When dealing with legacy codebases, these verification activities may need adaptation. For example, legacy codebases often lack adequate documentation, have outdated technologies, and may not adhere to modern coding standards. As a result, verification activities may require additional effort and adjustments.

INVENSITY: How can our partners in this field achieve compliance with ISO 26262?

Mehdi: To achieve ISO 26262 compliance in automotive software development, there are different accepted ways that can be followed. Recognized safety standards and best practices, such as MISRA C for coding guidelines or AUTOSAR for automotive software architecture, help align the development process with ISO 26262 criteria.

Additionally, as a framework for software process assessment, Automotive SPICE (Software Process Improvement and Capability Determination) offers a structure for evaluating software development processes in the automotive industry.

In general, ISO 26262 is suitable to drive the design of a newly developed software component assigned with a specific ASIL and its integration within the rest of the system, but there is a need for clarification for the qualification of pre-existing software components, specifically the pre-existing software like Linux.

INVENSITY: So what efforts have been made to address this challenge and provide clarification?

Mehdi: To close this gap, the International Organization for Standardization (ISO) recently published ISO/PAS 8926:2024. It describes a framework for functional safety to enable the use of pre-existing software architectural elements which are not originally developed in accordance with the ISO 26262 series but intended to be integrated into safety-related embedded software.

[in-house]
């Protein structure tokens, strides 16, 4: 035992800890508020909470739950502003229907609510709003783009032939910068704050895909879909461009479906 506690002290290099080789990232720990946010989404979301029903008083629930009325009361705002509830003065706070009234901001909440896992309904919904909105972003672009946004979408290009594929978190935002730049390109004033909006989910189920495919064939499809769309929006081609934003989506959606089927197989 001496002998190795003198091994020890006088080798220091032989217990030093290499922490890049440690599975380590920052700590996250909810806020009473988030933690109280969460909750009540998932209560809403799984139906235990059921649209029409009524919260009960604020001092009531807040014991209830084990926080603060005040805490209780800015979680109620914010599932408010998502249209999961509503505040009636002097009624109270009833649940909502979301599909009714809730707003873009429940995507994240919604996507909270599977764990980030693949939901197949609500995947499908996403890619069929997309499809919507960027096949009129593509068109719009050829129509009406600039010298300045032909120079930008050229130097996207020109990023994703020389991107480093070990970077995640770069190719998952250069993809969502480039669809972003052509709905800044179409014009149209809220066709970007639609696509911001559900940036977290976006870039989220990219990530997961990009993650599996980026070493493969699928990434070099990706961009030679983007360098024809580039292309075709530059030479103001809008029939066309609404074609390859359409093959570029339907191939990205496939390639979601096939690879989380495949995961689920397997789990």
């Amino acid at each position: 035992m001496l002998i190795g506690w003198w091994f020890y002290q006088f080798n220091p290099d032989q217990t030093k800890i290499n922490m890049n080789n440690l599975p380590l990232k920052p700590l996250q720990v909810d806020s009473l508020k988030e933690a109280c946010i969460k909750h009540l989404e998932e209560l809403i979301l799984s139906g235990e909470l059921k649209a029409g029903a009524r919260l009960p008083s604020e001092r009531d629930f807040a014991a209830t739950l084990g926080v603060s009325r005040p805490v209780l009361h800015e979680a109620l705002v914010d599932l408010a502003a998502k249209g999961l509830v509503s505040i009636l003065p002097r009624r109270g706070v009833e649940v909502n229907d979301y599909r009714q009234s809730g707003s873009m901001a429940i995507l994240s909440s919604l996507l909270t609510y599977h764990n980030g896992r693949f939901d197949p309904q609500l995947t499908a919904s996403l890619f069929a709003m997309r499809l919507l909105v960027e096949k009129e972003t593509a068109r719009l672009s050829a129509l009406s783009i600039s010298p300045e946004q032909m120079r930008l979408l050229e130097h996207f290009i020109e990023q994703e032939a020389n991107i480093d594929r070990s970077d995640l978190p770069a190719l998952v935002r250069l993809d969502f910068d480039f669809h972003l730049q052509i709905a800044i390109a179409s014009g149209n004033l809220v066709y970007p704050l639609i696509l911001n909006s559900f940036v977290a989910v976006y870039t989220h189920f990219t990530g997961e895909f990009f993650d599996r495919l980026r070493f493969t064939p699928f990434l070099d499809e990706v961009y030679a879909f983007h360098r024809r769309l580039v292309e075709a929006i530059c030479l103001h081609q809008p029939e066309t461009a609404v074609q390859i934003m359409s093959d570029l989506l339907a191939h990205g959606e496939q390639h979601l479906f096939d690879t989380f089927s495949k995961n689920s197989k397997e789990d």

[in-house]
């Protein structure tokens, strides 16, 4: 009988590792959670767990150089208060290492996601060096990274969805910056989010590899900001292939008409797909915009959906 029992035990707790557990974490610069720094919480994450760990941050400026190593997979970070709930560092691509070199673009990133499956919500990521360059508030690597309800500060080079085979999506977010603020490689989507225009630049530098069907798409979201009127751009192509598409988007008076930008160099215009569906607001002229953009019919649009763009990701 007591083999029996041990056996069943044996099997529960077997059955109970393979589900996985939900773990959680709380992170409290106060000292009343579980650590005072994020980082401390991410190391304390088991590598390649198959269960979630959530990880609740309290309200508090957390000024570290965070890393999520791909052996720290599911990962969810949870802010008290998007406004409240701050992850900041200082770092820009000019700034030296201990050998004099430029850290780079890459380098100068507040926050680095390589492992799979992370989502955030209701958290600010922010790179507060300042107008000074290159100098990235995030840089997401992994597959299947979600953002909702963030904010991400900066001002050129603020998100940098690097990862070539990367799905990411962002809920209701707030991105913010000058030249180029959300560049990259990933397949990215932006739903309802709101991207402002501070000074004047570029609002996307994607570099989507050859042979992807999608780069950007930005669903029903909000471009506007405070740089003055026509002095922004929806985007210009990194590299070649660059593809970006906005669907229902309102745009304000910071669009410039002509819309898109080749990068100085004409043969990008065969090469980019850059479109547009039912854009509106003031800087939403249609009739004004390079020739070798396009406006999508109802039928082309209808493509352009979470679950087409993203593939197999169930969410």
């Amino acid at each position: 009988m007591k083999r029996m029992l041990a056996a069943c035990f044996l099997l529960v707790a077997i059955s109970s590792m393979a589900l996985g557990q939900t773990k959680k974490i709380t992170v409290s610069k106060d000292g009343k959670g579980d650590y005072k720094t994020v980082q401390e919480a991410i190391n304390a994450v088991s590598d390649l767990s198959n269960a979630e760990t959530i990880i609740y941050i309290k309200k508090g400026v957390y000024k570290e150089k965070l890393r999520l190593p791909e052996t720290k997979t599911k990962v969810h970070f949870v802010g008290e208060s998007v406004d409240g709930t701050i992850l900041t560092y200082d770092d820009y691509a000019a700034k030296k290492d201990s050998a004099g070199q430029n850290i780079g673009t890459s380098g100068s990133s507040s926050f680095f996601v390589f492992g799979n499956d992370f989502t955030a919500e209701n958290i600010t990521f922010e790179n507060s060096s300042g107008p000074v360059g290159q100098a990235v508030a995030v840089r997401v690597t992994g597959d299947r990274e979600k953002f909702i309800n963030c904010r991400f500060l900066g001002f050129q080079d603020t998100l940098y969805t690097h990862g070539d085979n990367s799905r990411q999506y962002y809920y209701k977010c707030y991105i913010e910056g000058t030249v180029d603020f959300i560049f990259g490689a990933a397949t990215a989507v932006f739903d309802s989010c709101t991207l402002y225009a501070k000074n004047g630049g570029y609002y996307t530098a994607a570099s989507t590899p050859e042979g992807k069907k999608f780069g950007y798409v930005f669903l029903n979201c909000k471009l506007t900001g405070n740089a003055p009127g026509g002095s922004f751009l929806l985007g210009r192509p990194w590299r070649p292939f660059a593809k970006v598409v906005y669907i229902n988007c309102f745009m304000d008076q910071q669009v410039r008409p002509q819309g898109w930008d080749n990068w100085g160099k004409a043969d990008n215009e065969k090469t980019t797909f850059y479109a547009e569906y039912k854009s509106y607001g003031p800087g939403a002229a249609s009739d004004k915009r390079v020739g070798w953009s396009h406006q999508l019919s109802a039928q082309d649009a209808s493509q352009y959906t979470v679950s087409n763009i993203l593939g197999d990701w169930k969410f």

Saylee: The standard tries to address this challenge at large by determining relevant criteria when using the PSAE as a safety-related element, identifying criteria inherent to the PSAE such as the need for external safety mechanisms to detect and control failures caused by the PSAE, and providing suitable evidence and arguments for use of the PSAE that can include applicable procedures and techniques.

Furthermore, the standard addresses the challenge by supporting the fulfillment of software safety requirements when using the pre-existing software architectural element and facilitating its integration as a safety-related element.

INVENSITY: Let’s dive deeper into the details and the content of the new standard. Can you elaborate more on that?

Mehdi: Sure, the standard contains 4 clauses and Annexes A and B, of which only clause 4 is normative. In this clause, ISO 8926 focuses on the classification of PSAEs, which is used to justify the tailoring of specific safety activities to mitigate the risk of integrating the PSAE in the target software architectural design. The classification is based on criteria that consider the possibility that the uncertainty related to the process applied to PSAE development may increase the likelihood of systematic faults; and the possibility that the complexity of the PSAE can make finding systematic faults more difficult.